4 Comments

  1. “So go get em! This is a true test of your fishing abilities”

    Joe,

    Very nicely done. I am sure there are many out there who will try and take your advice. I wish them the skill to be successful. We are blessed out here in Montana with massive Trico spinner falls in the summer months on many rivers. At times the river can just boil with fish and you wonder where they all came from. Many years ago I bought dozen Trico spinner imitations, probably size 18 or 20. For me, I’ve found them to be useless for two reasons—I can’t tie them to my tippets and I can’t see them on the water. Both of these conditions make for un-fun fishing. Not to worry though as trout feeding on Trico spinner falls, especially rainbows, can be a little impetuous. My barbaric solution is to chuck large Woolly Buggers along the edges of rising fish. The larger fish are usually along the edges of current seams where the Tricos float and hungry, impetuous trout generally won’t pass up entrees when surrounded with appetizers. Like you, I’ve learned when and where to be to on the rivers I fish to maximize results from the Trico fall. Some of the largest Browns and Rainbows I’ve taken have been such during events. Unfortunately my methods for doing so are to say the least: Barbaric.

    Mike

    1. Hi Mike,
      You hit the nail on the head. If you fish only a trico pattern you would need telescopic vision to see your fly. That is why I stick with a two-fly rig. I use a #16 parachute (Adams, BWO, or Purple Haze) with a hi-vis post material (I may have forgotten to mention that in the article). That way I can always find the bigger fly (almost always) and know that the trico dropper is 15-18″ away. Usually I can find the trico.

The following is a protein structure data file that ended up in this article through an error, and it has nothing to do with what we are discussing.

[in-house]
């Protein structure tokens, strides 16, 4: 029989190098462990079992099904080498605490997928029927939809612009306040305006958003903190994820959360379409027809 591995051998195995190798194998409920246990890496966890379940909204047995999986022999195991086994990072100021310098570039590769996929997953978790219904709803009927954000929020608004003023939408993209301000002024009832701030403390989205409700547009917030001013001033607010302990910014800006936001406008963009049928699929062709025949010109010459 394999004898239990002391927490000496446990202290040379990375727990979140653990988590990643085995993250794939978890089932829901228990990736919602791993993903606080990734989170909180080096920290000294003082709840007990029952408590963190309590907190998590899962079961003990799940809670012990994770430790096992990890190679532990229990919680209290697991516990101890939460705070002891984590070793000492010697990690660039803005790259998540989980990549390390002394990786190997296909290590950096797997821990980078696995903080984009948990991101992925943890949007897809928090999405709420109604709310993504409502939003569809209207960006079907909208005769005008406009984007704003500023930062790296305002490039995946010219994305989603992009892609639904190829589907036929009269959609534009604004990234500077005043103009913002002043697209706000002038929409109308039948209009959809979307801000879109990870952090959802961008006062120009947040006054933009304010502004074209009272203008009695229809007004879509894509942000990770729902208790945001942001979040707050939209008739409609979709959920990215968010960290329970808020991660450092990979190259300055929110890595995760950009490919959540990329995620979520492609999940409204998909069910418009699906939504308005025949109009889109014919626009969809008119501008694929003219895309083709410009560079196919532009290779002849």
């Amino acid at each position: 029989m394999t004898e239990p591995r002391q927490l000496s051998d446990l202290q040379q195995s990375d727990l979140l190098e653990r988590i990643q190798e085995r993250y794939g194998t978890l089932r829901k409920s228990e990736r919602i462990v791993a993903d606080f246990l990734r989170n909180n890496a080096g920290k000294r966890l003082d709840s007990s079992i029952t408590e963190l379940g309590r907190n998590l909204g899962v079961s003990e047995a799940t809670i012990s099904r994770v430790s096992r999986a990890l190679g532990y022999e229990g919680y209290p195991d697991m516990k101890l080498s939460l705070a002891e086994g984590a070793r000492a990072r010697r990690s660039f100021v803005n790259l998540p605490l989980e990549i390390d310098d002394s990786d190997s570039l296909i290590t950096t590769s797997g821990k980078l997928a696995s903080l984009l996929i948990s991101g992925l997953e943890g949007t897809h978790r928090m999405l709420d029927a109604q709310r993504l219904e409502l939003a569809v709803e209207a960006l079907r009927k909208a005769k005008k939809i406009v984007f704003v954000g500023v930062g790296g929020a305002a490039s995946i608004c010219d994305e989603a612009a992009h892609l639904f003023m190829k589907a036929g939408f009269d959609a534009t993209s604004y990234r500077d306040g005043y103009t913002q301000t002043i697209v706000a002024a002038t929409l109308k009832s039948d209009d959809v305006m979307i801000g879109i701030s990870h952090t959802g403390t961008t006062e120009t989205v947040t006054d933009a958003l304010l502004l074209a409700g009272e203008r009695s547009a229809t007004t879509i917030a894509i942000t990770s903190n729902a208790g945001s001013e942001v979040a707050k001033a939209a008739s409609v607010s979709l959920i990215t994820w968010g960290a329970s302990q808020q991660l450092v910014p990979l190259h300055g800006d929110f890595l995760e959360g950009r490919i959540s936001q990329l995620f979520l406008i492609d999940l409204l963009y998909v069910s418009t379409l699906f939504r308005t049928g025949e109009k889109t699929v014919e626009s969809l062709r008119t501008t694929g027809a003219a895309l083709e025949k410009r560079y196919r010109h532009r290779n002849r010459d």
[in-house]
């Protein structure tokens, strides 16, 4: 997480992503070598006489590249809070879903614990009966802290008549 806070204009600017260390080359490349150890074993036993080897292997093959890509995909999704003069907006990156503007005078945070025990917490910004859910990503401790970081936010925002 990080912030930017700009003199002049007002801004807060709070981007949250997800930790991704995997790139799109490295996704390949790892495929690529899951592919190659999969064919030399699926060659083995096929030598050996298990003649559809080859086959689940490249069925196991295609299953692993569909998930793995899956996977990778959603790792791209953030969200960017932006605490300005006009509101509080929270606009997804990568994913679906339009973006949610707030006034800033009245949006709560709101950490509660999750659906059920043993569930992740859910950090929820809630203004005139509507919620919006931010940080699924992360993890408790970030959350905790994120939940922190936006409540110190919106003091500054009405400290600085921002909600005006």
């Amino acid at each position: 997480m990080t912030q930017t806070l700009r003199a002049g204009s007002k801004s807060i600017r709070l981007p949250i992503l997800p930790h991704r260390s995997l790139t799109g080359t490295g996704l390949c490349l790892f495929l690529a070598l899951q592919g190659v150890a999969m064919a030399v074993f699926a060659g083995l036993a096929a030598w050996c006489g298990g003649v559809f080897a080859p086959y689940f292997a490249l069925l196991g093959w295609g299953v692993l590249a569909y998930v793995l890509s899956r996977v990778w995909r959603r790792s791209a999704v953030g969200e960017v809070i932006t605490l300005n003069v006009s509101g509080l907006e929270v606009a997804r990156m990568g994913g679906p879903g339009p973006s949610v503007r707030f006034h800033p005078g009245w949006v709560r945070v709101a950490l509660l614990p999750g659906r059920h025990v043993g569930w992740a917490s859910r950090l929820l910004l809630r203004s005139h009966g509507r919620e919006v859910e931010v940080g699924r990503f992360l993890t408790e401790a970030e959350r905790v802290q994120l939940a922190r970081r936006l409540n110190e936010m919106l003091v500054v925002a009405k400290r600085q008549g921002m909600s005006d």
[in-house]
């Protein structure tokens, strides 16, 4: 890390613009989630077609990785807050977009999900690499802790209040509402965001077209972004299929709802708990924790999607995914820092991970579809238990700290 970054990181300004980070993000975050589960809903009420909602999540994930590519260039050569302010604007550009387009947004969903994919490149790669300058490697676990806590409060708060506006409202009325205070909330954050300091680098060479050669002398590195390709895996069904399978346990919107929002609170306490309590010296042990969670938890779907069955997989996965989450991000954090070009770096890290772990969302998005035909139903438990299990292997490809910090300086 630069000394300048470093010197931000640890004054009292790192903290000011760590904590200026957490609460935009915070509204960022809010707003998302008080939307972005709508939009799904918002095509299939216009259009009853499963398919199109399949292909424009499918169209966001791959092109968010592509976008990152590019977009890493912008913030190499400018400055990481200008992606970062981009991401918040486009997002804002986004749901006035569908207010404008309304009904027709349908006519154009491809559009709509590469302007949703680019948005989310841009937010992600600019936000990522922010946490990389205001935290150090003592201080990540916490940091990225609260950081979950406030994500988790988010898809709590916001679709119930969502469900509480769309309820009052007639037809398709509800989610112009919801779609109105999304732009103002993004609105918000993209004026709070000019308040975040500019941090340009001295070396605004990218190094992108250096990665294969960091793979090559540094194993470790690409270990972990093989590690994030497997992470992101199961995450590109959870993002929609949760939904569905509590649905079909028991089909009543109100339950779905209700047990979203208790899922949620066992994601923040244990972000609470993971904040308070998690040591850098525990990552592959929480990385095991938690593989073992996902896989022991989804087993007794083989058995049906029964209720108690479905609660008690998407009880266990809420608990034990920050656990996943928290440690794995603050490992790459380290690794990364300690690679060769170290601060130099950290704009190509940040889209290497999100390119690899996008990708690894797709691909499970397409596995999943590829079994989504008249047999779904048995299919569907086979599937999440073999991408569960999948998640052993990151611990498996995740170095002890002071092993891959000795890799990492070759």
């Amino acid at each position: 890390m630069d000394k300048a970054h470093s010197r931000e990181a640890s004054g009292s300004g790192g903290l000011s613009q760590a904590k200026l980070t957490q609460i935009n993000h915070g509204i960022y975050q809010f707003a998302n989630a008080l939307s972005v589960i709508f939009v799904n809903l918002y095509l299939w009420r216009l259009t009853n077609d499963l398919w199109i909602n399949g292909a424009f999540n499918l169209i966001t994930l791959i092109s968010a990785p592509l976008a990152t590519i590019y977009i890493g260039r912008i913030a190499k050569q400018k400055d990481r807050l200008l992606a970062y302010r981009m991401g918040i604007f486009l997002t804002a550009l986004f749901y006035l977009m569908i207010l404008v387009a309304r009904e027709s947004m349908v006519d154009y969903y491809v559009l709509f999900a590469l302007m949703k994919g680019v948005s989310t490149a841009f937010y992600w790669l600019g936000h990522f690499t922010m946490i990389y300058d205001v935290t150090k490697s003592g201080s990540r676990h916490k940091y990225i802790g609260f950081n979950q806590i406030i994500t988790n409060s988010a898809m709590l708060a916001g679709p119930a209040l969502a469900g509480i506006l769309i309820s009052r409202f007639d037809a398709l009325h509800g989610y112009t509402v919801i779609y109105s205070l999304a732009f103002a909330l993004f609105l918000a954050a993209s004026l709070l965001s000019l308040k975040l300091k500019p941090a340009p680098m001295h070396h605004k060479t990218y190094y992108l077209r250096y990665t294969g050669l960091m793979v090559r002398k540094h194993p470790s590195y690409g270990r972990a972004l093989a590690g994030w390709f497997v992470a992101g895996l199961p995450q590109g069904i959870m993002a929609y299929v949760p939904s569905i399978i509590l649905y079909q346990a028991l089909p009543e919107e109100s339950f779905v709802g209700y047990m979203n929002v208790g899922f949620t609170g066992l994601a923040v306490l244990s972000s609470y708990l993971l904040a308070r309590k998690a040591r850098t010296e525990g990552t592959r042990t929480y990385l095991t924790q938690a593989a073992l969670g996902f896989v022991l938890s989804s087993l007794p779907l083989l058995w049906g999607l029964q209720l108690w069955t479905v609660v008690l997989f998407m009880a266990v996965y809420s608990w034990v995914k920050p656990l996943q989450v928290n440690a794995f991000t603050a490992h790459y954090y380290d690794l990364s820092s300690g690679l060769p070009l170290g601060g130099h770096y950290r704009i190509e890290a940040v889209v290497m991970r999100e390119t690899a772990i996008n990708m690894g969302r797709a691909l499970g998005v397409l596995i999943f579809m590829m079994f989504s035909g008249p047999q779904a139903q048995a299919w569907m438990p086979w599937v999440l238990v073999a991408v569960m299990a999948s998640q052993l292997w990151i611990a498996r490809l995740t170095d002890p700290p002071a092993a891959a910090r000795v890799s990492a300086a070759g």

You also bring up another valid point. When the spinner fall is so thick it is difficult, nay impossible, to compete with the naturals. In those instances your “barbaric approach” makes complete sense.
      As always, one of the most important parts of becoming consistently successful on the river is to be flexible. If what you are doing isn’t working, you may as well try something different. You already know what’s not working so trying something “barbaric” may be the best solution. Besides, as long as the trout is big, I don’t care what I catch them on! Sounds like we share that attitude. Thanks for the great comments.

  2. I really, really, really like your bullet-list-style way of sharing your observations Joe; so well structured, so easy to peruse and retain the relevant points. You share predictive details (temperatures, the non-clock-hands focus, the seasons), and entomological lore, and practical aspects (rigs and methods that have worked for you) in a way that can be used and re-used as a reference. Excellent in every way.

    My guess is that the sheer biomass in such events is part of the reason trout love Trico spinners…and part of it is probably that they taste great! A trout’s “taste buds” surely evolved to make them “want” such a sustenance bonanza. Not that I’m going to test that theory between two slices of bread (even with Grey Poupon), but I think those trout frenzies point to the taste assumption as likely (also I guess their reasons don’t matter to us, as long as they plow those paths with mouths open across the run).

    I’ve not had a lot of experience with heavy spinner falls, and it’s clear I’d be ill equipped, fly-wise, if I stumbled into another one. The best I’ve done the few times I’ve witnessed anything remotely similar is the odd “consolation take” on some “wrong” pattern, in the vein of the one you described.

    But I think now I’ll be watching the calendar page and the thermometer, and scheming. I already tend to work with 6x and 7x tippets, so no big switch there. But I’ll go tie up a few of these (right after I find my double-magnifier reading glasses and purge my system of coffee for a few weeks…).

    Thanks for a really well delivered and much appreciated article; now I’ll go back and read it through again!

    – Mike

    1. Mike, well done on the info. I know guides that won’t even put their clients on the tricos, a testimony to the catch difficulty. I however cannot resist the swarms I see every morning from early July to September. The trick is to try to time your hook sets as the takes are quick and hard to see. Trying a visible lead fly helps and I find a chubby wing pattern on spinners invaluable for visibility. Once the hatch seems to be over go to the drowned spinner pattern. You will be presently surprised to find their still eating below.

      KYPECHASER
      Jefferson,CO